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2000-2009: A Lost Decade?

The first decade of the new millennium has been labeled the “worst in modern times” by economists

For the majority of the past 70 years, the U.S. economy has grown at a steady pace, generating perpetually higher incomes and wealth for American households. The economic story since the start of the year 2000 has been very different. Economists have labeled the past decade the worst for the U.S. economy in modern times. The end of a long period of prosperity starting at the end of the great depression is causing economists and policymakers to fundamentally rethink the structure of the economy and our understanding of the engines that fuel economic growth and prosperity.

2000 – 2009 was, according to a wide range of data, a “lost decade” for American workers.There has been zero net job creation since December 1999. No previous decade going back to the 1940s had job growth of less than 20 percent. Economic output rose at its slowest rate of any decade since the 1930s as well.
  • Middle-income households earned less income in 2008, when adjusted for inflation, than they did in 1999 - and the number is certain sure to have declined further during 2009. This marks the first decade of falling median incomes since figures were first compiled in the 1960s.
  • The net worth of American households -- the value of their houses, retirement funds and other assets minus debts -- has also declined when adjusted for inflation, compared with sharp gains in every previous decade since data were initially collected in the 1950s.
  • The 1990s ended near the top of a stock market and investment bubble. The decade finished near the bottom of a severe recession.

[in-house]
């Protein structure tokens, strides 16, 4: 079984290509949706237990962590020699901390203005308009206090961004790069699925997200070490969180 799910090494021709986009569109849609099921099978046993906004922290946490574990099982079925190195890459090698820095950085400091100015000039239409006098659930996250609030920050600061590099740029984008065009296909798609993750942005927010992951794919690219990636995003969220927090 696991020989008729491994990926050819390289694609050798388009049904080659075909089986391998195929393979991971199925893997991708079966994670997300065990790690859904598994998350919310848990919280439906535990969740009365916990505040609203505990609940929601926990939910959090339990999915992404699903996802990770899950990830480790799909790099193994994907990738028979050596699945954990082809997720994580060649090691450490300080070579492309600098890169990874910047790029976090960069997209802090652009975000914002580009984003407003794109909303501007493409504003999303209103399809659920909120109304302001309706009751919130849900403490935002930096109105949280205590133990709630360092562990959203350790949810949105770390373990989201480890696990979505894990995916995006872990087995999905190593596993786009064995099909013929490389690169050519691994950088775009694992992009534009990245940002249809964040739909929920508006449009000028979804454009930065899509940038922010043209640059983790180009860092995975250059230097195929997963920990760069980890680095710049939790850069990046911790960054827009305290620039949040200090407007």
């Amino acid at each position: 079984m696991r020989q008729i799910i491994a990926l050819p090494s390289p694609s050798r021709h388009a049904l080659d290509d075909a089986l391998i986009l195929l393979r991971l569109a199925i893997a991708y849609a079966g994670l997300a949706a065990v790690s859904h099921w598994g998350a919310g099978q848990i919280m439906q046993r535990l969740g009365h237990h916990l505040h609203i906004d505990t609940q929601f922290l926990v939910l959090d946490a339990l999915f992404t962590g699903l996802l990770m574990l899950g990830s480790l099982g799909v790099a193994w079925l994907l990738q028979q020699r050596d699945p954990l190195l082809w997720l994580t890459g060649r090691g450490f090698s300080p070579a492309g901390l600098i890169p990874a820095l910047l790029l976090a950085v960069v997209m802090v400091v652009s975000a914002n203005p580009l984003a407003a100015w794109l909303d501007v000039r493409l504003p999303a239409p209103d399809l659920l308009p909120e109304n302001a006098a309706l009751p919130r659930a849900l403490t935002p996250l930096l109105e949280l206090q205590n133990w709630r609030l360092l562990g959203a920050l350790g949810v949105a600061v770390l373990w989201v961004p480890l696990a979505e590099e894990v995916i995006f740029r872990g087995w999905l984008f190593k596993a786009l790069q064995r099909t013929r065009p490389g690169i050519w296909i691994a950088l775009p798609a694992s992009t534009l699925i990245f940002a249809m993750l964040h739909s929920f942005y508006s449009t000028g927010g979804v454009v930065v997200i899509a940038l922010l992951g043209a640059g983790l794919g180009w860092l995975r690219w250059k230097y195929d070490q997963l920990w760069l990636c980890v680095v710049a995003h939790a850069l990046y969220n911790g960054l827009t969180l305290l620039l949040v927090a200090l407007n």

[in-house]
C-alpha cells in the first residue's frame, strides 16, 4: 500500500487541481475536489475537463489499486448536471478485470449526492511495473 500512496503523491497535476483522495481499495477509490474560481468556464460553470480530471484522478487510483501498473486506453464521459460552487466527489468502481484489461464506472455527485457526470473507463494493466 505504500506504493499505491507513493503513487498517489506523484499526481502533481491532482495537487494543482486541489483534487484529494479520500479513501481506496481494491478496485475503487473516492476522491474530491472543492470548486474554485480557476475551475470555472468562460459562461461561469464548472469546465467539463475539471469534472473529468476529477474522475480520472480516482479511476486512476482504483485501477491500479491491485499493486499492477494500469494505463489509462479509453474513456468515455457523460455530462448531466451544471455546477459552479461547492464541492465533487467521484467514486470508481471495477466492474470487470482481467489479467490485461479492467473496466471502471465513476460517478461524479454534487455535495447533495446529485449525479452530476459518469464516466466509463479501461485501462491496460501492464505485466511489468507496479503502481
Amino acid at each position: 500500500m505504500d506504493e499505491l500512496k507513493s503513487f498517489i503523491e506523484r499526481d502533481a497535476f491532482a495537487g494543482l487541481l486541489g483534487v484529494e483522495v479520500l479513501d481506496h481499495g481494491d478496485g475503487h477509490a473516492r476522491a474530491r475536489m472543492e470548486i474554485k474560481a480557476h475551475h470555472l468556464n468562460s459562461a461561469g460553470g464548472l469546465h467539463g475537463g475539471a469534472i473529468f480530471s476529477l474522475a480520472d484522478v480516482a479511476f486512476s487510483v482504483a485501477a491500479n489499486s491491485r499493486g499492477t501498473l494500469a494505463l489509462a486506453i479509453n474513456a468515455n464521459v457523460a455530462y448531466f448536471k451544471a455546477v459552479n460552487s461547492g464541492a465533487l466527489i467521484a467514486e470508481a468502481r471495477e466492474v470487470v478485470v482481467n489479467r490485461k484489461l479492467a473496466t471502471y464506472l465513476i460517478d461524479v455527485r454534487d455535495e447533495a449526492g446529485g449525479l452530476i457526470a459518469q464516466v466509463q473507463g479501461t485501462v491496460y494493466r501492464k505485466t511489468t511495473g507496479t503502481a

• Total household debt rose 117 percent from 1999 to its peak in early 2008, according to Federal Reserve data, as Americans borrowed to buy ever more expensive homes and to support consumption more generally.
The first decade of the new century was an experiment in what happens when an economy comes to rely heavily on borrowed money.

"A big part of what happened this decade was that people engaged in excessively risky behavior without realizing the risks associated," said Karen Dynan, co-director of economic studies at the Brookings Institution. "It's true not just among consumers but among regulators, financial institutions, lenders, everyone."

The Great Depression of the 1930s led to new insights about the impact a collapse of the financial system can have. The Great Inflation of the 1970s brought a rethinking of what drives inflation, such that economists now put a premium on maintaining the credibility of central banks and keeping inflation expectations in check. The lessons of the “Lost Decade” are still being formed.

The financial crisis seems to be, for all practical purposes, over, and economists are now generally expecting the job and housing markets to rebound in 2010. The task ahead for the next generation of economists is to figure out how, in a decade that began with such economic promise, things went so terribly wrong.
Published Apr 08 2010, 06:30 AM by moneycoach
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